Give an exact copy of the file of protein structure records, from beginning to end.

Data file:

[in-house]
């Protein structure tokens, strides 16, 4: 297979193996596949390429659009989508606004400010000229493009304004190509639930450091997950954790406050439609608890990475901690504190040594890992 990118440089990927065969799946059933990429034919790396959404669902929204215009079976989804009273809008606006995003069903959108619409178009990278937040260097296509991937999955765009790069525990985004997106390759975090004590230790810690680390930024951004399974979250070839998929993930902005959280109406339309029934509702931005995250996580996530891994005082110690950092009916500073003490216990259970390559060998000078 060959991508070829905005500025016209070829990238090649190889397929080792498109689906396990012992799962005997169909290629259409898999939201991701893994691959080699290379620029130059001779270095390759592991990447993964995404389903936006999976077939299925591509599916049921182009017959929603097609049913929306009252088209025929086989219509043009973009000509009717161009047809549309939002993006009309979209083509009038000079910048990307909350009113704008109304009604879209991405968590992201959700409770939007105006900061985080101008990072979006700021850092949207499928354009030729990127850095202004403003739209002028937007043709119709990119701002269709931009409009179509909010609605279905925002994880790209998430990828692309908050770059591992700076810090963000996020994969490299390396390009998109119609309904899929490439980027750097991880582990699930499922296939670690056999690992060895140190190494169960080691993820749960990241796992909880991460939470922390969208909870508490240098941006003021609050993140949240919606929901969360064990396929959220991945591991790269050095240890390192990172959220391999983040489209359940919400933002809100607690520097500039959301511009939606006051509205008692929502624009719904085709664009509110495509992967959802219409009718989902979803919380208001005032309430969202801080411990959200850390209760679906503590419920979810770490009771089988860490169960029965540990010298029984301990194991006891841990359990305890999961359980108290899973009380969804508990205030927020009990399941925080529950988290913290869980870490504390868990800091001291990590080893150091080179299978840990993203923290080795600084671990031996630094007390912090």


[in-house]
């Protein structure tokens, strides 16, 4: 297979193996596949390429659009989508606004400010000229493009304004190509639930450091997950954790406050439609608890990475901690504190040594890992 990118440089990927065969799946059933990429034919790396959404669902929204215009079976989804009273809008606006995003069903959108619409178009990278937040260097296509991937999955765009790069525990985004997106390759975090004590230790810690680390930024951004399974979250070839998929993930902005959280109406339309029934509702931005995250996580996530891994005082110690950092009916500073003490216990259970390559060998000078 060959991508070829905005500025016209070829990238090649190889397929080792498109689906396990012992799962005997169909290629259409898999939201991701893994691959080699290379620029130059001779270095390759592991990447993964995404389903936006999976077939299925591509599916049921182009017959929603097609049913929306009252088209025929086989219509043009973009000509009717161009047809549309939002993006009309979209083509009038000079910048990307909350009113704008109304009604879209991405968590992201959700409770939007105006900061985080101008990072979006700021850092949207499928354009030729990127850095202004403003739209002028937007043709119709990119701002269709931009409009179509909010609605279905925002994880790209998430990828692309908050770059591992700076810090963000996020994969490299390396390009998109119609309904899929490439980027750097991880582990699930499922296939670690056999690992060895140190190494169960080691993820749960990241796992909880991460939470922390969208909870508490240098941006003021609050993140949240919606929901969360064990396929959220991945591991790269050095240890390192990172959220391999983040489209359940919400933002809100607690520097500039959301511009939606006051509205008692929502624009719904085709664009509110495509992967959802219409009718989902979803919380208001005032309430969202801080411990959200850390209760679906503590419920979810770490009771089988860490169960029965540990010298029984301990194991006891841990359990305890999961359980108290899973009380969804508990205030927020009990399941925080529950988290913290869980870490504390868990800091001291990590080893150091080179299978840990993203923290080795600084671990031996630094007390912090």